Kalyanee Mam believes her primary job is to stay out of the viewer's way as they absorb her film, "A River Changes Course." To that end there is no narration, just the sound of rice stalks being harvested, a river lapping at the edges of a floating village, and children chopping sugar cane in the jungle. The effect is to draw audiences in, as if they are in the boat rather than watching from a safe distance.
"The documentaries I love immerse me in their world and allow me to see things I have never seen before, also to figure things out for myself," she said while anxiously counting down the days to her film's Sundance premiere.
"As a filmmaker, if you are constantly telling the viewer what they should be thinking, you get in the way of the story revealing itself; you get in the way of the audience truly connecting with the stories and with the people in the stories," she said.
For Mam, an accomplished cinematographer who served as director of photography for the film "Inside Job," this project was very personal. She was born in Cambodia and, with her parents and six siblings, fled the brutal Khmer Rouge regime, ending up in a refugee camp for more than two years. The family immigrated to the United States when she was four years old.
"Growing up, I have always heard stories about that period, about my family" said Mam. "My mom told me stories you wouldn't believe. Even today she talks about our flight from the border, about how my father would walk ahead of us just to dodge land mines so he would be the one to take the hit."
Those stories ultimately drew her back to her roots. As a student at Yale University, Mam chose to do her senior thesis on "The Endurance of the Cambodian Family Under the Khmer Rouge." She has been traveling back and forth ever since working for the Documentation Center of Cambodia, a nonprofit NGO that is primarily devoted to recording the genocide that took place in the country under Pol Pot's rule.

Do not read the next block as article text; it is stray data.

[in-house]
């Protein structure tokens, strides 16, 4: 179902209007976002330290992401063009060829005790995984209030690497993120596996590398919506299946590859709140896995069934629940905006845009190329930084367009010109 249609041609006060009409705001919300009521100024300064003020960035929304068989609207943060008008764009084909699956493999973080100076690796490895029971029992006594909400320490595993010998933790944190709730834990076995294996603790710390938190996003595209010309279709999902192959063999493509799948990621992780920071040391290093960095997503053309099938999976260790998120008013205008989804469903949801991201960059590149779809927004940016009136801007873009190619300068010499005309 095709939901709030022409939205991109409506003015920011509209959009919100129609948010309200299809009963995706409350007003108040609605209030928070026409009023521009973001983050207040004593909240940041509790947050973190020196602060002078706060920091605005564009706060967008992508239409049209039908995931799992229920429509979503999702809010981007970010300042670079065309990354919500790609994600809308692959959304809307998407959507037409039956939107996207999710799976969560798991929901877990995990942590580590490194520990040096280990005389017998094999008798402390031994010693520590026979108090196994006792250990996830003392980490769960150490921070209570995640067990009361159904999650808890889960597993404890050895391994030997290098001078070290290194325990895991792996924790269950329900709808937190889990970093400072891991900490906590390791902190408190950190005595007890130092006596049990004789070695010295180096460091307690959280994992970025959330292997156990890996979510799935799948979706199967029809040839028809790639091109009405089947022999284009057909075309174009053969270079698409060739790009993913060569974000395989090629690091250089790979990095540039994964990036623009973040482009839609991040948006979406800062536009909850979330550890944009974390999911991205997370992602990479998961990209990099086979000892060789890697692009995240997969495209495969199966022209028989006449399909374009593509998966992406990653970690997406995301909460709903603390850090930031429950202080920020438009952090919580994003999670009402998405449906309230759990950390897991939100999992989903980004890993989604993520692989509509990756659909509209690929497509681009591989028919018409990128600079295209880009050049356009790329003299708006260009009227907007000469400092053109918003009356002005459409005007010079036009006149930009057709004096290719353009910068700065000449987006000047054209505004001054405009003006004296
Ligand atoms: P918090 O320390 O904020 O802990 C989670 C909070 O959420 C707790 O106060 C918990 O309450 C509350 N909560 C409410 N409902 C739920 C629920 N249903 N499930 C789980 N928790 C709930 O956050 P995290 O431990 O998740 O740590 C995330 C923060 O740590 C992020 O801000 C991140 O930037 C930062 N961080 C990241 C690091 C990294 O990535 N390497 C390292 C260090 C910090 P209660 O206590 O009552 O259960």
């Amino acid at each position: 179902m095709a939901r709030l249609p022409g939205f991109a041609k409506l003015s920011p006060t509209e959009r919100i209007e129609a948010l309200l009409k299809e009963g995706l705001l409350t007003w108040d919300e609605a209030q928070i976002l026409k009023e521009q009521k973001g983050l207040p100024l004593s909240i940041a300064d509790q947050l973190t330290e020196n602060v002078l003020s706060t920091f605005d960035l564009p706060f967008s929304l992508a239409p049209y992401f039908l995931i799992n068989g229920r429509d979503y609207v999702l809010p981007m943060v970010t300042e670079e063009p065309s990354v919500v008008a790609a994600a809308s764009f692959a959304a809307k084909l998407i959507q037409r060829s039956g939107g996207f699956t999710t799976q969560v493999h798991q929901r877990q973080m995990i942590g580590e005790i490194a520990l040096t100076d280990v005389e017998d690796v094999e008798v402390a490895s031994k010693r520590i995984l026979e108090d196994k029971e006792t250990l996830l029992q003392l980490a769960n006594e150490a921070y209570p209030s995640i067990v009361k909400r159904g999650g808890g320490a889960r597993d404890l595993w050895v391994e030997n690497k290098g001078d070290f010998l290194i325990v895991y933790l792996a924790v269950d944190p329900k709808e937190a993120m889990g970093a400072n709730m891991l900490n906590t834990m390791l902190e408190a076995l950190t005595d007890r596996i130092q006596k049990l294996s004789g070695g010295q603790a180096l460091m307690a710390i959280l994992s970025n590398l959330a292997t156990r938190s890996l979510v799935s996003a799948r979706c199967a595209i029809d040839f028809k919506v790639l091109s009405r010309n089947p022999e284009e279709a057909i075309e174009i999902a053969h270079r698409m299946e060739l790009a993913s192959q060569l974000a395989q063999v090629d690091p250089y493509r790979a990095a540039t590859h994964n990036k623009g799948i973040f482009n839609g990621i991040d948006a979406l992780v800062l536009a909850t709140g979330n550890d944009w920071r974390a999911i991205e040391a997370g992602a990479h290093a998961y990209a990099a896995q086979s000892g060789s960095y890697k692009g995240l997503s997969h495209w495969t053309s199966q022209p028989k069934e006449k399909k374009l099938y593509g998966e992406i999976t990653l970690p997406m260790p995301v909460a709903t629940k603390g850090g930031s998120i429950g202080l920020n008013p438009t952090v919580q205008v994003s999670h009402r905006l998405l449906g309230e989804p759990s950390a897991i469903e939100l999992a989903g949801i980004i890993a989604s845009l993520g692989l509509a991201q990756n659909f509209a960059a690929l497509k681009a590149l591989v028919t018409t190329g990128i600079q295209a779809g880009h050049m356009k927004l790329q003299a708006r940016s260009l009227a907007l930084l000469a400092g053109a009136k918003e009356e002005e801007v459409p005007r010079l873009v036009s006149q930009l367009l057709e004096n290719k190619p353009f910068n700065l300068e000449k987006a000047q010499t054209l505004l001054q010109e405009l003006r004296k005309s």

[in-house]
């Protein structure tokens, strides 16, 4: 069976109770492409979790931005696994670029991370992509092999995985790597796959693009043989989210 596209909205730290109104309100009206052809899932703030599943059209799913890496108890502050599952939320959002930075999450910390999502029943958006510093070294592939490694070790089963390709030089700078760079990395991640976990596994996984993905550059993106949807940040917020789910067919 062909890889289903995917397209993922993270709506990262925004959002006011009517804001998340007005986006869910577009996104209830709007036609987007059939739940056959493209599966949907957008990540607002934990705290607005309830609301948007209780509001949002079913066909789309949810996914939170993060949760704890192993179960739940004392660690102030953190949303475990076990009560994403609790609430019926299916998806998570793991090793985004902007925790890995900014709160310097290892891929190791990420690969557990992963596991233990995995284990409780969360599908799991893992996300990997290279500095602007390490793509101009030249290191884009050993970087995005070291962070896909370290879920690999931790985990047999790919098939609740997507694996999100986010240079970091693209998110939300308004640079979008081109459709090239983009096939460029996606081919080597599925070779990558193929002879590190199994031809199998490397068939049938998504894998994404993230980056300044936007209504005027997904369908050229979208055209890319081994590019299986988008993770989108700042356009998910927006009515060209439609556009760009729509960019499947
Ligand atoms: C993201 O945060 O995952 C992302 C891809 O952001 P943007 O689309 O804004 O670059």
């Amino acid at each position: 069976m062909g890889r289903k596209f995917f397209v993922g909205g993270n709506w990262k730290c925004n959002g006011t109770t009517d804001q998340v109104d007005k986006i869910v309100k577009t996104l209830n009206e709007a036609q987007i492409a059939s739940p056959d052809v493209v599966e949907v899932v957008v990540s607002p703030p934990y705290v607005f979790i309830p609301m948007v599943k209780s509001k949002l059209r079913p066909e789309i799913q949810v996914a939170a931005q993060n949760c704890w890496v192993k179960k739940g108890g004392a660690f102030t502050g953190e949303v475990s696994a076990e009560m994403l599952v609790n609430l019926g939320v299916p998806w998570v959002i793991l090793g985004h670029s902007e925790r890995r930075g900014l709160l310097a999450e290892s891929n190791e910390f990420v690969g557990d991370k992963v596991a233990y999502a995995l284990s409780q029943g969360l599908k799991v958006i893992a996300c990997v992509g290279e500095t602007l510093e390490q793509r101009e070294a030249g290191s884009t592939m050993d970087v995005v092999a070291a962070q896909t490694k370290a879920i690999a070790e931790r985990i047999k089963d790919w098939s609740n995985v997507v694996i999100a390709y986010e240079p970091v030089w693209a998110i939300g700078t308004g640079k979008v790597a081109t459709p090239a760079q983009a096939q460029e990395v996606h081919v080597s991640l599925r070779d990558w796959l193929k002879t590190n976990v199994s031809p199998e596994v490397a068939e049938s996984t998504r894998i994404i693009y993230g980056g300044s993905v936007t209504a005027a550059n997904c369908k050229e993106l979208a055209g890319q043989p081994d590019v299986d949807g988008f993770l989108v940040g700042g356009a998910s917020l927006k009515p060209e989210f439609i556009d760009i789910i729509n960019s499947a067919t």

On one of those trips, in 2008, Mam said she began to notice immense changes driven by industrialization and globalization and she was concerned about the families that would be displaced.
"They are cutting down the forest all over the country. In a few years probably, those families will be removed or will have to go somewhere else because of the rate of destruction of the forest."
In 2010, Mam and producer Ratanak Leng set out to document those changes by following a handful of subjects representing three major geographic places that were being affected. But finding those families, she said, was "like finding a needle in the haystack."
Specifically she hoped to work with one family in the jungle whose daily routine is being disrupted by deforestation, one on the river where overfishing is ruining traditional livelihoods, and one in the countryside where the younger generation is being forced to find work in garment factories of Phnom Penh.
To find one of those families, Mam said she had to cross a tributary of the Mekong River on a motorcycle and then travel over nine mountains.
While Mam's camera clearly documents her subjects' vulnerability to their changing environment, she also captures the rugged beauty of the country in a way that will make audiences feel as though they have walked beside her through the jungle and paddled with her toward a floating village from another era.
The loss of Cambodia's traditional agrarian culture is heartbreaking, especially when Mam learns that one particularly bright child she has been following has given up all hope of going to school and instead has decided to earn money for his family by going to work in a South Korean factory. And, she admits, there are no easy remedies.
"Even after making this film for four years, I don't have the answers or the solutions to the problems that exist in Cambodia and the world." But, she adds, "We all need to understand the problem and really discuss the issues. Then we can come up with solutions together."
Mam hopes Sundance audiences will be part of that discussion.
"A River Changes Course" screens: